Louie Gohmert Gets Parking Ticket, But Refuses to Pay Because He's a Congressman


Representative Louie Gohmert (R-Texas) pulled rank to try to get out of a parking ticket this month, Politico reported. Gohmert parked outside of the Lincoln Memorial in a spot reserved for National Parks Service (NPS) vehicles, and the Park Police left him a ticket. Gohmert "ranted" that he is on the committee that oversees the NPS and that his congressional license plate (displayed on the dashboard) entitled him to park there before giving the ticket back to the officer and leaving a note.

Gohmert's representative said that he was taking his stepsister and her husband to the memorial after dinner, and that he was allowed to use the plates' privileges "as required." Actually, Washington, D.C. law stipulates that lawmakers may park in "any available curb space" when they are on "official business" as long as they don't block loading zones or fire hydrants.

It doesn't matter whether a reserved spot counts as an available space because Gohmert was not on official business. Gohmert is a member of the Tea Party Caucus, a group that consistently advocates for a smaller federal government and promotes personal responsibility. With this action, Gohmert shows he doesn't really stand for those beliefs in his personal life. He didn't take the time to educate himself on the rules surrounding the congressional plate, and when Park Police gave him the ticket, according to multiple officers, he was extremely rude before giving the ticket back, saying that he "did not have time to deal with the issue," which we now know to be false.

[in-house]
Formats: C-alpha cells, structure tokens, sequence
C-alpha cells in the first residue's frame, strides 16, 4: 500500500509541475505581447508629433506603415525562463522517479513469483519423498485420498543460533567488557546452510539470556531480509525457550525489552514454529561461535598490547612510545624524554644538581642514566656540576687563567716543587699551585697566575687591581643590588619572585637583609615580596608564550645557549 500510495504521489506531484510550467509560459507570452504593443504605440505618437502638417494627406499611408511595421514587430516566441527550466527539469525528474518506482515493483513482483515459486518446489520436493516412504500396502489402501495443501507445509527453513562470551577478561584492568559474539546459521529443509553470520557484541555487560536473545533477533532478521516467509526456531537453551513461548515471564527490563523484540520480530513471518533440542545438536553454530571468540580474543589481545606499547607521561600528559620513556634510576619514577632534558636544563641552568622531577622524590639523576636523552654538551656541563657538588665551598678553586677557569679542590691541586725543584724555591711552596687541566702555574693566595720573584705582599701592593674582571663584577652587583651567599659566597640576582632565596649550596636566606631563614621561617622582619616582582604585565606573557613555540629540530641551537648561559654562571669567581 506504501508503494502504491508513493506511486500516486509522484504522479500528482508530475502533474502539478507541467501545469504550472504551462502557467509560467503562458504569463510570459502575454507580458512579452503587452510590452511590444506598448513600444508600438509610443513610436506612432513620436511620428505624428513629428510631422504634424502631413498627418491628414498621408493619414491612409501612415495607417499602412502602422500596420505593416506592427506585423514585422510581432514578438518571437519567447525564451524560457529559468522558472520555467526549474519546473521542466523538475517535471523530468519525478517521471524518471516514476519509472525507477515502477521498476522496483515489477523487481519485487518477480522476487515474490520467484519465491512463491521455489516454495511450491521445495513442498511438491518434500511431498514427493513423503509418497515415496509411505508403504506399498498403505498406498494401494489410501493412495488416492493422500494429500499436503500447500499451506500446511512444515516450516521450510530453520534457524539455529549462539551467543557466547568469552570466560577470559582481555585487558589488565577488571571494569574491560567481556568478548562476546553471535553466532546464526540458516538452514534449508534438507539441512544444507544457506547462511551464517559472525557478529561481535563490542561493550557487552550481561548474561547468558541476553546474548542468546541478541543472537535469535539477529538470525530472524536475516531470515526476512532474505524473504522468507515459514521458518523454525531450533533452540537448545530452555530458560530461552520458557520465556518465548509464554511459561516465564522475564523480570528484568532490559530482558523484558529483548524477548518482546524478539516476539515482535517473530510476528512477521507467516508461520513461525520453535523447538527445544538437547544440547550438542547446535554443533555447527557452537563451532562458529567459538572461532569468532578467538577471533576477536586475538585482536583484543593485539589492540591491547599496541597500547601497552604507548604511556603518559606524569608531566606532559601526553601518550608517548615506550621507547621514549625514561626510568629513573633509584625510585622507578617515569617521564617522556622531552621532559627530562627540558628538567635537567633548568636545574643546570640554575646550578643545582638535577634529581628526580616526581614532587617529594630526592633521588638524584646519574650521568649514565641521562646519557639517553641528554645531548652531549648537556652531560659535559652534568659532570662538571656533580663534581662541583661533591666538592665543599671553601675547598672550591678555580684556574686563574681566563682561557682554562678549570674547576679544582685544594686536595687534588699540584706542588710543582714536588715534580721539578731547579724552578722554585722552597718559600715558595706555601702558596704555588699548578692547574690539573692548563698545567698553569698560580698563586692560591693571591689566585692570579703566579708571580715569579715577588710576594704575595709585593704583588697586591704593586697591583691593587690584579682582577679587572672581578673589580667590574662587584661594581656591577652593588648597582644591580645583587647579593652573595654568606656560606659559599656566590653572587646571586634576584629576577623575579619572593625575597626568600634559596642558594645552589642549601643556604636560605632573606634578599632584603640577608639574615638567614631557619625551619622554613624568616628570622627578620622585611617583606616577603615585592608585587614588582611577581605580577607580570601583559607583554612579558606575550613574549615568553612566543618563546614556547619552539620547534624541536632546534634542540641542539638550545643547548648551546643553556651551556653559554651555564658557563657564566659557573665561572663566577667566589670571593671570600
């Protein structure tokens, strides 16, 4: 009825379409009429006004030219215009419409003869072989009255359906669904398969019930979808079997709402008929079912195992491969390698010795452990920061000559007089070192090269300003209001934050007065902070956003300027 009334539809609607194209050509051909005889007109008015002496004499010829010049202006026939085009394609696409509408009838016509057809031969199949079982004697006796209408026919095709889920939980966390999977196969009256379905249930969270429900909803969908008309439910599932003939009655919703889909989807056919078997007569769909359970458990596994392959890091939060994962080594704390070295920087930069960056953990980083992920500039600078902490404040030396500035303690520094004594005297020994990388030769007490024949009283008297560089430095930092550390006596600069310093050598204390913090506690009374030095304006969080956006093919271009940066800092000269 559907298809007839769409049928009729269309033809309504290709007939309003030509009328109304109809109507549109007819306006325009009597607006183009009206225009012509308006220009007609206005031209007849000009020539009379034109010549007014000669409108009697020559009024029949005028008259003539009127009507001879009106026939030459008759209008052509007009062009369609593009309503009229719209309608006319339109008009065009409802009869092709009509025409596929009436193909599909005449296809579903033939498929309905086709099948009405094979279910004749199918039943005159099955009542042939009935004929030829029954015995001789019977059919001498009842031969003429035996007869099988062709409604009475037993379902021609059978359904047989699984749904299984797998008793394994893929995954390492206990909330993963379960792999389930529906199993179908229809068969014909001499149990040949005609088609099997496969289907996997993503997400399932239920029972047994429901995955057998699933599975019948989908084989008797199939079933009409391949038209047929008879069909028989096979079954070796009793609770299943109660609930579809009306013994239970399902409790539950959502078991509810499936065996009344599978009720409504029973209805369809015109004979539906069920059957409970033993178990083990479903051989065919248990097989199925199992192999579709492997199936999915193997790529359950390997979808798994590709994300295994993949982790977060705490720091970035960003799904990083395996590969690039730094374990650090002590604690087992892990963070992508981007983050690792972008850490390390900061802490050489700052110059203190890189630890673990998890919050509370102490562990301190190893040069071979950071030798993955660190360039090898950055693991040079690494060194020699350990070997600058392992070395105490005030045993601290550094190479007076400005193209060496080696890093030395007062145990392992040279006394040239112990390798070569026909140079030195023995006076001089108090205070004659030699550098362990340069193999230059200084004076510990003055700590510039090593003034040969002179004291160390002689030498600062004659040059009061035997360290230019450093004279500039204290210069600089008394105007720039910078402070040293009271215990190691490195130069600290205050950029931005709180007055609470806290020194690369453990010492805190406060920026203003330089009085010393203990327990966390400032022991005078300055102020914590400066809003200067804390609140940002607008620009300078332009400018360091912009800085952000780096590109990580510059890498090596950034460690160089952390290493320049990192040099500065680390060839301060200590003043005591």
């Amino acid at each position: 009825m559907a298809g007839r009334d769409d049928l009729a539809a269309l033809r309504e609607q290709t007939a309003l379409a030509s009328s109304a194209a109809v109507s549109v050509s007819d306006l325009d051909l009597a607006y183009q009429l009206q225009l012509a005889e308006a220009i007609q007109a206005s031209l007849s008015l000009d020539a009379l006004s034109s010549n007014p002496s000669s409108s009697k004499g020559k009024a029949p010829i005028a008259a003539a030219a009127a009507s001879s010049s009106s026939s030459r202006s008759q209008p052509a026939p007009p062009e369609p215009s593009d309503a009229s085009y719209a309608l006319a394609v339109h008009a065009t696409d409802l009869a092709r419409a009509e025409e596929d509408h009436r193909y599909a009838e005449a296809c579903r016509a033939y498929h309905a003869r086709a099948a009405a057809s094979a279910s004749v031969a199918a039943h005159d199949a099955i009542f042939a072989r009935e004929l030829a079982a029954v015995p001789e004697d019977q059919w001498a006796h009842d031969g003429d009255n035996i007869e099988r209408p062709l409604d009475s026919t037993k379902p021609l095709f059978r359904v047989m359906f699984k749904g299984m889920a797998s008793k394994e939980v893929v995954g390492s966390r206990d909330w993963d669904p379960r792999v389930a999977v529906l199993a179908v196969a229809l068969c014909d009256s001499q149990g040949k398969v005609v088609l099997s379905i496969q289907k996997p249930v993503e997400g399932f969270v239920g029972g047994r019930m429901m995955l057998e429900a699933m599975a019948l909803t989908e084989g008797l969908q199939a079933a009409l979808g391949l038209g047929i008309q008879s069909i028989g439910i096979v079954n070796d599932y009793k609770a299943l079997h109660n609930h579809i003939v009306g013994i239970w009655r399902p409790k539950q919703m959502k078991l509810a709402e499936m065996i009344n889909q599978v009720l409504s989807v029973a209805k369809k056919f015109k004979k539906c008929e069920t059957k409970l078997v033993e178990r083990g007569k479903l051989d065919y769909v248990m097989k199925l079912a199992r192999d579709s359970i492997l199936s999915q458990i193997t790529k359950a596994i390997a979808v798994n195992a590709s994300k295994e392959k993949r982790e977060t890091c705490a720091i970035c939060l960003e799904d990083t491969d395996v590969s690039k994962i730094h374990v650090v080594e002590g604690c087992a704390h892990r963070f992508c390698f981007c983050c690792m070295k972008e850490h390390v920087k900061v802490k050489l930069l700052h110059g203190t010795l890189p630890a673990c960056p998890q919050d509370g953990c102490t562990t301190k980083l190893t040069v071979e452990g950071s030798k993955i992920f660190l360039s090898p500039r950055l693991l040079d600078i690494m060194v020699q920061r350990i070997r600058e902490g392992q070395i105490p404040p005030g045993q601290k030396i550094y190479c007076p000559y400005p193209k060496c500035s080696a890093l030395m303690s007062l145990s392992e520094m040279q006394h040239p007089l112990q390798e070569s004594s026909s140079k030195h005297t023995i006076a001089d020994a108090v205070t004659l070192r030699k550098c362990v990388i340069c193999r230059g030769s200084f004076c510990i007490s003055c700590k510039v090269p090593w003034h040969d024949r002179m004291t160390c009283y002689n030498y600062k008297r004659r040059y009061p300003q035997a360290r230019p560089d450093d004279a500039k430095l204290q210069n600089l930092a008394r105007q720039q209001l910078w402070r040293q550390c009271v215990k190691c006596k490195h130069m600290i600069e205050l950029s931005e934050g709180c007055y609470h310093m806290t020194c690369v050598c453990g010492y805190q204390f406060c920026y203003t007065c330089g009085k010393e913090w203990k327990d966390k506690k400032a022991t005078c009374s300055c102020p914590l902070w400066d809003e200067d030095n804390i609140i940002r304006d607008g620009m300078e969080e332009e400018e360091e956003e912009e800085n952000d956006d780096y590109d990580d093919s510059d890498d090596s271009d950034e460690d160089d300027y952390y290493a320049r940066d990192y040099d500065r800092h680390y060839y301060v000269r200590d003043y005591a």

The fine for disobeying a sign is $25, but the issue is not that the D.C. government is now deprived of that revenue, or that an NPS vehicle couldn't park thanks to Gohmert. He was only in the space for 15 minutes.

The issue is that it reveals yet another politician who doesn't act with the humility necessary to act with grace when in a position of power. Especially given his Tea Party affiliation, Gohmert's first instinct shouldn't be to overstep the rules for personal gain. It points to the fact that even many of those who get involved in the political process to shrink or reform government are just as interested, if not more, in personal gain.

The police can seek further action for Gohmert for refusing to pay a lawful fine, but perhaps more importantly, the people of his district should ask themselves if this is who they want representing them in Congress.